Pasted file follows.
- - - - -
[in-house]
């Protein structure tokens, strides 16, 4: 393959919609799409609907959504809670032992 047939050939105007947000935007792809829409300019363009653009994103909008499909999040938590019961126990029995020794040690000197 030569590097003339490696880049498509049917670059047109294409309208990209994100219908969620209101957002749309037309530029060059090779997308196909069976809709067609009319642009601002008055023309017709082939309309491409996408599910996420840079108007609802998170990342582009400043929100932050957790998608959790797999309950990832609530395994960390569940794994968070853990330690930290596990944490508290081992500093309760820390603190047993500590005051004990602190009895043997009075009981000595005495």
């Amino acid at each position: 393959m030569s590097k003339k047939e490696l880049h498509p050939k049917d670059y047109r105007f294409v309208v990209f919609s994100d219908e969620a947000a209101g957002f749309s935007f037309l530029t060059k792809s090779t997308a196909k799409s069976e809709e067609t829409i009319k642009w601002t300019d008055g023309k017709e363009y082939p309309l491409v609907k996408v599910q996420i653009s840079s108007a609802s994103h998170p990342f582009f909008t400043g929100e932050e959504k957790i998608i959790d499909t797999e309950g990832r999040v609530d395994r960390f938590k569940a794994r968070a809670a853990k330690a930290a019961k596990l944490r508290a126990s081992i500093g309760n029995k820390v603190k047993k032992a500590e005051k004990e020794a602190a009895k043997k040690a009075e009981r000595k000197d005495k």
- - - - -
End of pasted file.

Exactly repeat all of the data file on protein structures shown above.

[in-house]
């Protein structure tokens, strides 16, 4: 393959919609799409609907959504809670032992 047939050939105007947000935007792809829409300019363009653009994103909008499909999040938590019961126990029995020794040690000197 030569590097003339490696880049498509049917670059047109294409309208990209994100219908969620209101957002749309037309530029060059090779997308196909069976809709067609009319642009601002008055023309017709082939309309491409996408599910996420840079108007609802998170990342582009400043929100932050957790998608959790797999309950990832609530395994960390569940794994968070853990330690930290596990944490508290081992500093309760820390603190047993500590005051004990602190009895043997009075009981000595005495």
């Amino acid at each position: 393959m030569s590097k003339k047939e490696l880049h498509p050939k049917d670059y047109r105007f294409v309208v990209f919609s994100d219908e969620a947000a209101g957002f749309s935007f037309l530029t060059k792809s090779t997308a196909k799409s069976e809709e067609t829409i009319k642009w601002t300019d008055g023309k017709e363009y082939p309309l491409v609907k996408v599910q996420i653009s840079s108007a609802s994103h998170p990342f582009f909008t400043g929100e932050e959504k957790i998608i959790d499909t797999e309950g990832r999040v609530d395994r960390f938590k569940a794994r968070a809670a853990k330690a930290a019961k596990l944490r508290a126990s081992i500093g309760n029995k820390v603190k047993k032992a500590e005051k004990e020794a602190a009895k043997k040690a009075e009981r000595k000197d005495k």